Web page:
Wage Transparency, Negotiation, and Reference-dependent Utility
46 Pages Posted: 24 Mar 2021 Last revised: 9 Nov 2021
Date Written: March 16, 2021
Wage transparency has become increasingly prevalent across industries as a result of government mandates, companies' voluntary disclosure, and digitization. A commonly cited benefit of wage transparency is that it can prompt underpaid workers to negotiate and thus reduce wage inequality. To empirically address how peer wage information influences wage negotiation and the subsequent implications for wage inequality, we conducted two field experiments on online labor markets where we truthfully varied information about historical peer wages and assessed workers' responses to job offers. Contrary to predictions of the prior literature, workers become more likely to negotiate not only when they learn that they are paid lower than others (by 34%-132%), but also when they learn that they are paid the same wage as others (by 38%-88%). We conjecture that the latter finding occurs because at least some workers believe they should be paid more than the average due to (warranted or inflated) positive assessments about themselves. This conjecture is supported by a laboratory experiment. Based on our empirical findings, we build a reference-dependent model to describe worker behavior and use it to derive the long-term implications of wage transparency for wage inequality. Our model and the subsequent numerical study reveal that wage transparency may amplify wage inequality by prompting workers who are already highly paid to ask for more. Our work highlights that wage transparency is not necessarily a panacea for wage inequality, and discusses additional measures that governments and organizations may consider along with wage transparency to combat wage inequality.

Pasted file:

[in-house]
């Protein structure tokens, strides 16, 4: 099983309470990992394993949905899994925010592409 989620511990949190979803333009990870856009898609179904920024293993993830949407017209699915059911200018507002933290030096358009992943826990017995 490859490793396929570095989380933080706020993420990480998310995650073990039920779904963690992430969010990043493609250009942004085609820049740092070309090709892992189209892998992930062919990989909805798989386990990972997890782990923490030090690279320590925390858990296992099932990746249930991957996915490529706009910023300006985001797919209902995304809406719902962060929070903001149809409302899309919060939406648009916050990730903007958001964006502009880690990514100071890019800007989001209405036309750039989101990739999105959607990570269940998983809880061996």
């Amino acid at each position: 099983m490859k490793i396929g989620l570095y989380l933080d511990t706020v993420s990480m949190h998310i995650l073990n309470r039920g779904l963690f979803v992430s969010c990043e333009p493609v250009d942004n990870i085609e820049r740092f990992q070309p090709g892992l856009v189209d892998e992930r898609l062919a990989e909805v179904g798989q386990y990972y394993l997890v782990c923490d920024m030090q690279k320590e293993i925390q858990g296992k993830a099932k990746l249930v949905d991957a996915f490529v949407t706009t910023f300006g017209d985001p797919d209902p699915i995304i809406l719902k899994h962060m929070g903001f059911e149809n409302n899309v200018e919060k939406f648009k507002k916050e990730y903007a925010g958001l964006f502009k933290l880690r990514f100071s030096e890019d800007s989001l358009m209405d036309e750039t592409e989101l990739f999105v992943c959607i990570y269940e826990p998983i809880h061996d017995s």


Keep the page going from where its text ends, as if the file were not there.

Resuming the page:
Keywords: Field Experiment, Reference Effects, Service Operations, Social Responsibility, Empirical Operations
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